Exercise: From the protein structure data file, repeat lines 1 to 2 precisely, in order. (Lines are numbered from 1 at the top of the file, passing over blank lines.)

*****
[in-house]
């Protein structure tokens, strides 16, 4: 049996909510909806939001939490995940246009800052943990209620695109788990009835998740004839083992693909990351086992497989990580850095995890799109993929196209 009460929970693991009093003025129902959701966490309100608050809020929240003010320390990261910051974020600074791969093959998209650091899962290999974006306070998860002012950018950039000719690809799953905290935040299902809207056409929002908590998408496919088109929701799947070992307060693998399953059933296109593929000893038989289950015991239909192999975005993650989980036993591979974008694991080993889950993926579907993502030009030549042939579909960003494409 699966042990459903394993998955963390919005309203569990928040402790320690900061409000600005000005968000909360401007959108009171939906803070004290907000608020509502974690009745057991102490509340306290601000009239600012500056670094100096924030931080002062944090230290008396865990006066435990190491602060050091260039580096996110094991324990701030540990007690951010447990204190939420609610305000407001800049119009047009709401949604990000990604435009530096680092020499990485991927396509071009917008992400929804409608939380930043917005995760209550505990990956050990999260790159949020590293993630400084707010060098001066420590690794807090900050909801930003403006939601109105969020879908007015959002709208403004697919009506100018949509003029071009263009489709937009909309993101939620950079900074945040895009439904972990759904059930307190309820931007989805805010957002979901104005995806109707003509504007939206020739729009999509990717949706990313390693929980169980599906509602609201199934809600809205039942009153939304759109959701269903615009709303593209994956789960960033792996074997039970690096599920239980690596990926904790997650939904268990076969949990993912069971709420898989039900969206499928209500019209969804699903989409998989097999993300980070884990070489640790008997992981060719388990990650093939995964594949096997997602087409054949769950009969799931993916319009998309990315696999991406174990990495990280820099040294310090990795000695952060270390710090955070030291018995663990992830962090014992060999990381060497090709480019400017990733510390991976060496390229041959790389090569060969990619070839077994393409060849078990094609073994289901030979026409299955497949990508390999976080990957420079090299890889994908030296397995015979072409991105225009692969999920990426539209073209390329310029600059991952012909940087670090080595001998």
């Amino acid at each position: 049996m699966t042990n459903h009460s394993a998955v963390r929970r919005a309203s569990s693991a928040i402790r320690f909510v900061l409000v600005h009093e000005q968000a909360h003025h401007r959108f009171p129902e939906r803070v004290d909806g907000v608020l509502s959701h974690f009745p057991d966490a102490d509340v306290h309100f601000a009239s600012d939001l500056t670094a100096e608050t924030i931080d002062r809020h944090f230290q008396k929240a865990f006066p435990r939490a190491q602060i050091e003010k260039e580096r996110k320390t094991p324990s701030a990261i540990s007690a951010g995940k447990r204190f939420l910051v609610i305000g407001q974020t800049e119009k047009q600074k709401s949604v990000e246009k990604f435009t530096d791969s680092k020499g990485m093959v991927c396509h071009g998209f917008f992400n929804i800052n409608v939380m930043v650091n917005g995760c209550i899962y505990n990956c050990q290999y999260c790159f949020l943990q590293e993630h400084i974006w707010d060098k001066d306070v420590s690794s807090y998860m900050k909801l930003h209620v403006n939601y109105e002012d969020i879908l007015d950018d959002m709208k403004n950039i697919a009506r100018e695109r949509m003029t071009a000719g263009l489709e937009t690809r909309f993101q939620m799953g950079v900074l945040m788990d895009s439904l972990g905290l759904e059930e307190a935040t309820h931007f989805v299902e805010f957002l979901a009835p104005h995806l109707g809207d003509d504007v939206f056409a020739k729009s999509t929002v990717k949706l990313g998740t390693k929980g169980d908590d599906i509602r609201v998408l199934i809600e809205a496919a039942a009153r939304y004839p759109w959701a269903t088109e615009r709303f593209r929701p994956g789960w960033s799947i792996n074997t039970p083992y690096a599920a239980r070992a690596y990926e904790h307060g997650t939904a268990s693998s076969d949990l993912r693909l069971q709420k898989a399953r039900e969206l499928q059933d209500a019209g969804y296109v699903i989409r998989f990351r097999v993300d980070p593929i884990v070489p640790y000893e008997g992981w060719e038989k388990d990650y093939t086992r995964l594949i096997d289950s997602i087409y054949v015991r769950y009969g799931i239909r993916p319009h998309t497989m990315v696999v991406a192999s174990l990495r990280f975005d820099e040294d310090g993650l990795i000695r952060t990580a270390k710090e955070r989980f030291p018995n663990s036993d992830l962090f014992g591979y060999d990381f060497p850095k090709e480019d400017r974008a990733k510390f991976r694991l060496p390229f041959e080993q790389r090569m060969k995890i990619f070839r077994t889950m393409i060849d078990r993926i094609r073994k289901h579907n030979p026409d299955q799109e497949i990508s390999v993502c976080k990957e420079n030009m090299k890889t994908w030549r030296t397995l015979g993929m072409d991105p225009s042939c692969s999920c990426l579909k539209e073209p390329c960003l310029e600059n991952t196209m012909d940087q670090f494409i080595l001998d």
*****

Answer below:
[in-house]
């Protein structure tokens, strides 16, 4: 049996909510909806939001939490995940246009800052943990209620695109788990009835998740004839083992693909990351086992497989990580850095995890799109993929196209 009460929970693991009093003025129902959701966490309100608050809020929240003010320390990261910051974020600074791969093959998209650091899962290999974006306070998860002012950018950039000719690809799953905290935040299902809207056409929002908590998408496919088109929701799947070992307060693998399953059933296109593929000893038989289950015991239909192999975005993650989980036993591979974008694991080993889950993926579907993502030009030549042939579909960003494409 699966042990459903394993998955963390919005309203569990928040402790320690900061409000600005000005968000909360401007959108009171939906803070004290907000608020509502974690009745057991102490509340306290601000009239600012500056670094100096924030931080002062944090230290008396865990006066435990190491602060050091260039580096996110094991324990701030540990007690951010447990204190939420609610305000407001800049119009047009709401949604990000990604435009530096680092020499990485991927396509071009917008992400929804409608939380930043917005995760209550505990990956050990999260790159949020590293993630400084707010060098001066420590690794807090900050909801930003403006939601109105969020879908007015959002709208403004697919009506100018949509003029071009263009489709937009909309993101939620950079900074945040895009439904972990759904059930307190309820931007989805805010957002979901104005995806109707003509504007939206020739729009999509990717949706990313390693929980169980599906509602609201199934809600809205039942009153939304759109959701269903615009709303593209994956789960960033792996074997039970690096599920239980690596990926904790997650939904268990076969949990993912069971709420898989039900969206499928209500019209969804699903989409998989097999993300980070884990070489640790008997992981060719388990990650093939995964594949096997997602087409054949769950009969799931993916319009998309990315696999991406174990990495990280820099040294310090990795000695952060270390710090955070030291018995663990992830962090014992060999990381060497090709480019400017990733510390991976060496390229041959790389090569060969990619070839077994393409060849078990094609073994289901030979026409299955497949990508390999976080990957420079090299890889994908030296397995015979072409991105225009692969999920990426539209073209390329310029600059991952012909940087670090080595001998």